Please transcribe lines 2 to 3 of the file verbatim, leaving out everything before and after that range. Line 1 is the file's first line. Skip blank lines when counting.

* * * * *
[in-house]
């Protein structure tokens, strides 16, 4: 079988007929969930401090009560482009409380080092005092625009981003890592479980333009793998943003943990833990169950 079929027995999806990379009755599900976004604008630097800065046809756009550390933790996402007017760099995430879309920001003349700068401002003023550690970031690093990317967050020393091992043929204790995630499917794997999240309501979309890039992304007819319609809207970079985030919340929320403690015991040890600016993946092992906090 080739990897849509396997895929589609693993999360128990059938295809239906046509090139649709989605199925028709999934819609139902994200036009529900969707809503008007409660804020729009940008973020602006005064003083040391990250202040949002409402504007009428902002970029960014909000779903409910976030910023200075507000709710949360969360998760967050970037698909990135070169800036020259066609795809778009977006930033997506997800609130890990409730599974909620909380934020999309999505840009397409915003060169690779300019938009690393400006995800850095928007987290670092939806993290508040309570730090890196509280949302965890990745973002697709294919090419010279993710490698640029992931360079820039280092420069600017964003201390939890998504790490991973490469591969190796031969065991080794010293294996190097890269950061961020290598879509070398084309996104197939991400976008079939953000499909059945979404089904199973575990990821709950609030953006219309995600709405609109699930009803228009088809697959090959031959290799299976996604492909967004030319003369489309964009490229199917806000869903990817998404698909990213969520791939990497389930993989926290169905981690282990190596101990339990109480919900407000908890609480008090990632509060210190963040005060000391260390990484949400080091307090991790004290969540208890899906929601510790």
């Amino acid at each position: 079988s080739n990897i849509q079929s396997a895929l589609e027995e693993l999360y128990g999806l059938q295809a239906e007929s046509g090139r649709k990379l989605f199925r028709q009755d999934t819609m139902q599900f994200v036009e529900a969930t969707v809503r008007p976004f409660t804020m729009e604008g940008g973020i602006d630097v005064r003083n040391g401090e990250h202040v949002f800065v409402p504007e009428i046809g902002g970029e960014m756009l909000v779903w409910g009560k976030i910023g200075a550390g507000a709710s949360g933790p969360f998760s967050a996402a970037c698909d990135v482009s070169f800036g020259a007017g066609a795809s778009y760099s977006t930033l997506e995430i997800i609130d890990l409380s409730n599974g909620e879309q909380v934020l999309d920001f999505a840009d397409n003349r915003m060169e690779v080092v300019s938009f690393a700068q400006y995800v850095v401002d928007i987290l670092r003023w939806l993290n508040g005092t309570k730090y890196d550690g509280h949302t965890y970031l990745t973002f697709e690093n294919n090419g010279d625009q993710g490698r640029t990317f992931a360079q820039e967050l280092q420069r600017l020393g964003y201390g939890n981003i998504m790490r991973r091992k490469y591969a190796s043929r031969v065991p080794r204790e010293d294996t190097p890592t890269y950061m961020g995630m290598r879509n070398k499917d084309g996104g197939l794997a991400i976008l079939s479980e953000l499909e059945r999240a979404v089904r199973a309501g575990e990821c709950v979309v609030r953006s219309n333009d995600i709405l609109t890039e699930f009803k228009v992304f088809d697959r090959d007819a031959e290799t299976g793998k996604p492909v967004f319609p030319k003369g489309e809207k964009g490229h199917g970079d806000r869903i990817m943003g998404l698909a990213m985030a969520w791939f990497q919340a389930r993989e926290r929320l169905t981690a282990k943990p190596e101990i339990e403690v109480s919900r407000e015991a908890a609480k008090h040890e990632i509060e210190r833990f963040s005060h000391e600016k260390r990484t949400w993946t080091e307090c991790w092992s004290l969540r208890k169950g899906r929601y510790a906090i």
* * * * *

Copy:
């Protein structure tokens, strides 16, 4: 079988007929969930401090009560482009409380080092005092625009981003890592479980333009793998943003943990833990169950 079929027995999806990379009755599900976004604008630097800065046809756009550390933790996402007017760099995430879309920001003349700068401002003023550690970031690093990317967050020393091992043929204790995630499917794997999240309501979309890039992304007819319609809207970079985030919340929320403690015991040890600016993946092992906090 080739990897849509396997895929589609693993999360128990059938295809239906046509090139649709989605199925028709999934819609139902994200036009529900969707809503008007409660804020729009940008973020602006005064003083040391990250202040949002409402504007009428902002970029960014909000779903409910976030910023200075507000709710949360969360998760967050970037698909990135070169800036020259066609795809778009977006930033997506997800609130890990409730599974909620909380934020999309999505840009397409915003060169690779300019938009690393400006995800850095928007987290670092939806993290508040309570730090890196509280949302965890990745973002697709294919090419010279993710490698640029992931360079820039280092420069600017964003201390939890998504790490991973490469591969190796031969065991080794010293294996190097890269950061961020290598879509070398084309996104197939991400976008079939953000499909059945979404089904199973575990990821709950609030953006219309995600709405609109699930009803228009088809697959090959031959290799299976996604492909967004030319003369489309964009490229199917806000869903990817998404698909990213969520791939990497389930993989926290169905981690282990190596101990339990109480919900407000908890609480008090990632509060210190963040005060000391260390990484949400080091307090991790004290969540208890899906929601510790």
């Amino acid at each position: 079988s080739n990897i849509q079929s396997a895929l589609e027995e693993l999360y128990g999806l059938q295809a239906e007929s046509g090139r649709k990379l989605f199925r028709q009755d999934t819609m139902q599900f994200v036009e529900a969930t969707v809503r008007p976004f409660t804020m729009e604008g940008g973020i602006d630097v005064r003083n040391g401090e990250h202040v949002f800065v409402p504007e009428i046809g902002g970029e960014m756009l909000v779903w409910g009560k976030i910023g200075a550390g507000a709710s949360g933790p969360f998760s967050a996402a970037c698909d990135v482009s070169f800036g020259a007017g066609a795809s778009y760099s977006t930033l997506e995430i997800i609130d890990l409380s409730n599974g909620e879309q909380v934020l999309d920001f999505a840009d397409n003349r915003m060169e690779v080092v300019s938009f690393a700068q400006y995800v850095v401002d928007i987290l670092r003023w939806l993290n508040g005092t309570k730090y890196d550690g509280h949302t965890y970031l990745t973002f697709e690093n294919n090419g010279d625009q993710g490698r640029t990317f992931a360079q820039e967050l280092q420069r600017l020393g964003y201390g939890n981003i998504m790490r991973r091992k490469y591969a190796s043929r031969v065991p080794r204790e010293d294996t190097p890592t890269y950061m961020g995630m290598r879509n070398k499917d084309g996104g197939l794997a991400i976008l079939s479980e953000l499909e059945r999240a979404v089904r199973a309501g575990e990821c709950v979309v609030r953006s219309n333009d995600i709405l609109t890039e699930f009803k228009v992304f088809d697959r090959d007819a031959e290799t299976g793998k996604p492909v967004f319609p030319k003369g489309e809207k964009g490229h199917g970079d806000r869903i990817m943003g998404l698909a990213m985030a969520w791939f990497q919340a389930r993989e926290r929320l169905t981690a282990k943990p190596e101990i339990e403690v109480s919900r407000e015991a908890a609480k008090h040890e990632i509060e210190r833990f963040s005060h000391e600016k260390r990484t949400w993946t080091e307090c991790w092992s004290l969540r208890k169950g899906r929601y510790a906090i």